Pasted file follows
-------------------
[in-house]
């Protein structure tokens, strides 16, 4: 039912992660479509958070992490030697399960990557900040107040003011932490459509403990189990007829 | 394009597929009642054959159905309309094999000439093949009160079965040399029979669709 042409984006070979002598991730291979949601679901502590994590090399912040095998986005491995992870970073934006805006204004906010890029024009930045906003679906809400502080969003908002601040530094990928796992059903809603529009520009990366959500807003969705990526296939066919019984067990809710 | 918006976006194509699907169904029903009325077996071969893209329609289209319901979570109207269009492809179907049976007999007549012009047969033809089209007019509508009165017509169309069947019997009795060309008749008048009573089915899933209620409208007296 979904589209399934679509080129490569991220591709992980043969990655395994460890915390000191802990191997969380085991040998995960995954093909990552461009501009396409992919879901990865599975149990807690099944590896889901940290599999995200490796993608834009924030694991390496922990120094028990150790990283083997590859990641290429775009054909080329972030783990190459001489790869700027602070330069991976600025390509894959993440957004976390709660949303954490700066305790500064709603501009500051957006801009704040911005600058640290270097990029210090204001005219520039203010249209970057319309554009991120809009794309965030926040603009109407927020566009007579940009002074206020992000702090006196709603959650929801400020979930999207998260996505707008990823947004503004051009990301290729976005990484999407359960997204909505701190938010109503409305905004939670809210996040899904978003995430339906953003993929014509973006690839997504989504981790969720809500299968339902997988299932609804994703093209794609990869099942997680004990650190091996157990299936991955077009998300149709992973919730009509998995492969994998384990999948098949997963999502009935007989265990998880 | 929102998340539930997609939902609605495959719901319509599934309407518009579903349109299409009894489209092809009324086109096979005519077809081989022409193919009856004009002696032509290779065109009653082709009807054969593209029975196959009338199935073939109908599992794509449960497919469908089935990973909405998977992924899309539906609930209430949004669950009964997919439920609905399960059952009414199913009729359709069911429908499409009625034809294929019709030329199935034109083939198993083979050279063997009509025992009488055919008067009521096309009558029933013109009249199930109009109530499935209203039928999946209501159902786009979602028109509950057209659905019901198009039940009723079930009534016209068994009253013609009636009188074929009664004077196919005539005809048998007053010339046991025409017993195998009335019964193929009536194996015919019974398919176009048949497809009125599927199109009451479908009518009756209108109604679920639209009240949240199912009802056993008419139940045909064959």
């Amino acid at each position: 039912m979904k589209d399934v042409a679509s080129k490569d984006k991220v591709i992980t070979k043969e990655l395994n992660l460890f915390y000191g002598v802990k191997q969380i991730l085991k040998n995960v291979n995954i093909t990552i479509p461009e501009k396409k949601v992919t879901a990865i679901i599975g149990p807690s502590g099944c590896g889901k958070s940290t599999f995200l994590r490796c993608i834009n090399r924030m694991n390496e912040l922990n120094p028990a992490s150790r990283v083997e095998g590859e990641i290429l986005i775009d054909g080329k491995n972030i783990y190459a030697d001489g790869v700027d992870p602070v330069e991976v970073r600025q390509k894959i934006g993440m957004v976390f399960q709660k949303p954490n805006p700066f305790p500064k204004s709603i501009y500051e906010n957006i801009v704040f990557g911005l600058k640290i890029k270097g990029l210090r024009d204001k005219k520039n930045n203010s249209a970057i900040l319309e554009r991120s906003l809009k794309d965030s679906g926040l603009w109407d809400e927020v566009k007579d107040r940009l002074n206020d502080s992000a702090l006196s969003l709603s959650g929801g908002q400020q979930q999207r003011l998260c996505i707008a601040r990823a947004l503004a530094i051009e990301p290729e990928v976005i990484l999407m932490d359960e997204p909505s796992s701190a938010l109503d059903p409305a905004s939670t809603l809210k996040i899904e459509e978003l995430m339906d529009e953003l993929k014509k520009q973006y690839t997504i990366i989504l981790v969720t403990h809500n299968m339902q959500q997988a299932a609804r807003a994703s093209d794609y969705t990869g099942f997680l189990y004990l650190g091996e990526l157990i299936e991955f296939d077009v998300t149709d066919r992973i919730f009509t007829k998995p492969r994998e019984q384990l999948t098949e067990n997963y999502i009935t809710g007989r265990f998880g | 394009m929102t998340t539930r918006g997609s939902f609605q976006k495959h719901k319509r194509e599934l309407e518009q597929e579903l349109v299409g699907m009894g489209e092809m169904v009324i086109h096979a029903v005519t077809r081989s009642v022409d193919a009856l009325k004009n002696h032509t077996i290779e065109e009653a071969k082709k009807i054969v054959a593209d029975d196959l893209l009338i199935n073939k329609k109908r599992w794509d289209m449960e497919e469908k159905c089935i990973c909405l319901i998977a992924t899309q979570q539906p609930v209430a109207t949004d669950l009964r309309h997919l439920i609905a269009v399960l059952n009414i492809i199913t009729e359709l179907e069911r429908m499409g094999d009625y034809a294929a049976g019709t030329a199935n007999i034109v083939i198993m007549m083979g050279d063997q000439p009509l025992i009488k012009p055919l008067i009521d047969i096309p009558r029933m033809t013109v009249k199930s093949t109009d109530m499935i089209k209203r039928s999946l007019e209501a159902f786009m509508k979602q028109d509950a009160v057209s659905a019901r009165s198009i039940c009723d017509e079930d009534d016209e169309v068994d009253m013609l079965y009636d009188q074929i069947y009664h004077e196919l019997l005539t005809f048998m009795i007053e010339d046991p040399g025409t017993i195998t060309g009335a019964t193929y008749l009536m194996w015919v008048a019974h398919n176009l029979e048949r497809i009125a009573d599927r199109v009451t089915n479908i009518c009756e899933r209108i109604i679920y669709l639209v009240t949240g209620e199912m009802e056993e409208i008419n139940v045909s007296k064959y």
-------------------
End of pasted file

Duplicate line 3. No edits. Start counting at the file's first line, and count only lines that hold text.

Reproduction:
């Amino acid at each position: 039912m979904k589209d399934v042409a679509s080129k490569d984006k991220v591709i992980t070979k043969e990655l395994n992660l460890f915390y000191g002598v802990k191997q969380i991730l085991k040998n995960v291979n995954i093909t990552i479509p461009e501009k396409k949601v992919t879901a990865i679901i599975g149990p807690s502590g099944c590896g889901k958070s940290t599999f995200l994590r490796c993608i834009n090399r924030m694991n390496e912040l922990n120094p028990a992490s150790r990283v083997e095998g590859e990641i290429l986005i775009d054909g080329k491995n972030i783990y190459a030697d001489g790869v700027d992870p602070v330069e991976v970073r600025q390509k894959i934006g993440m957004v976390f399960q709660k949303p954490n805006p700066f305790p500064k204004s709603i501009y500051e906010n957006i801009v704040f990557g911005l600058k640290i890029k270097g990029l210090r024009d204001k005219k520039n930045n203010s249209a970057i900040l319309e554009r991120s906003l809009k794309d965030s679906g926040l603009w109407d809400e927020v566009k007579d107040r940009l002074n206020d502080s992000a702090l006196s969003l709603s959650g929801g908002q400020q979930q999207r003011l998260c996505i707008a601040r990823a947004l503004a530094i051009e990301p290729e990928v976005i990484l999407m932490d359960e997204p909505s796992s701190a938010l109503d059903p409305a905004s939670t809603l809210k996040i899904e459509e978003l995430m339906d529009e953003l993929k014509k520009q973006y690839t997504i990366i989504l981790v969720t403990h809500n299968m339902q959500q997988a299932a609804r807003a994703s093209d794609y969705t990869g099942f997680l189990y004990l650190g091996e990526l157990i299936e991955f296939d077009v998300t149709d066919r992973i919730f009509t007829k998995p492969r994998e019984q384990l999948t098949e067990n997963y999502i009935t809710g007989r265990f998880g | 394009m929102t998340t539930r918006g997609s939902f609605q976006k495959h719901k319509r194509e599934l309407e518009q597929e579903l349109v299409g699907m009894g489209e092809m169904v009324i086109h096979a029903v005519t077809r081989s009642v022409d193919a009856l009325k004009n002696h032509t077996i290779e065109e009653a071969k082709k009807i054969v054959a593209d029975d196959l893209l009338i199935n073939k329609k109908r599992w794509d289209m449960e497919e469908k159905c089935i990973c909405l319901i998977a992924t899309q979570q539906p609930v209430a109207t949004d669950l009964r309309h997919l439920i609905a269009v399960l059952n009414i492809i199913t009729e359709l179907e069911r429908m499409g094999d009625y034809a294929a049976g019709t030329a199935n007999i034109v083939i198993m007549m083979g050279d063997q000439p009509l025992i009488k012009p055919l008067i009521d047969i096309p009558r029933m033809t013109v009249k199930s093949t109009d109530m499935i089209k209203r039928s999946l007019e209501a159902f786009m509508k979602q028109d509950a009160v057209s659905a019901r009165s198009i039940c009723d017509e079930d009534d016209e169309v068994d009253m013609l079965y009636d009188q074929i069947y009664h004077e196919l019997l005539t005809f048998m009795i007053e010339d046991p040399g025409t017993i195998t060309g009335a019964t193929y008749l009536m194996w015919v008048a019974h398919n176009l029979e048949r497809i009125a009573d599927r199109v009451t089915n479908i009518c009756e899933r209108i109604i679920y669709l639209v009240t949240g209620e199912m009802e056993e409208i008419n139940v045909s007296k064959y």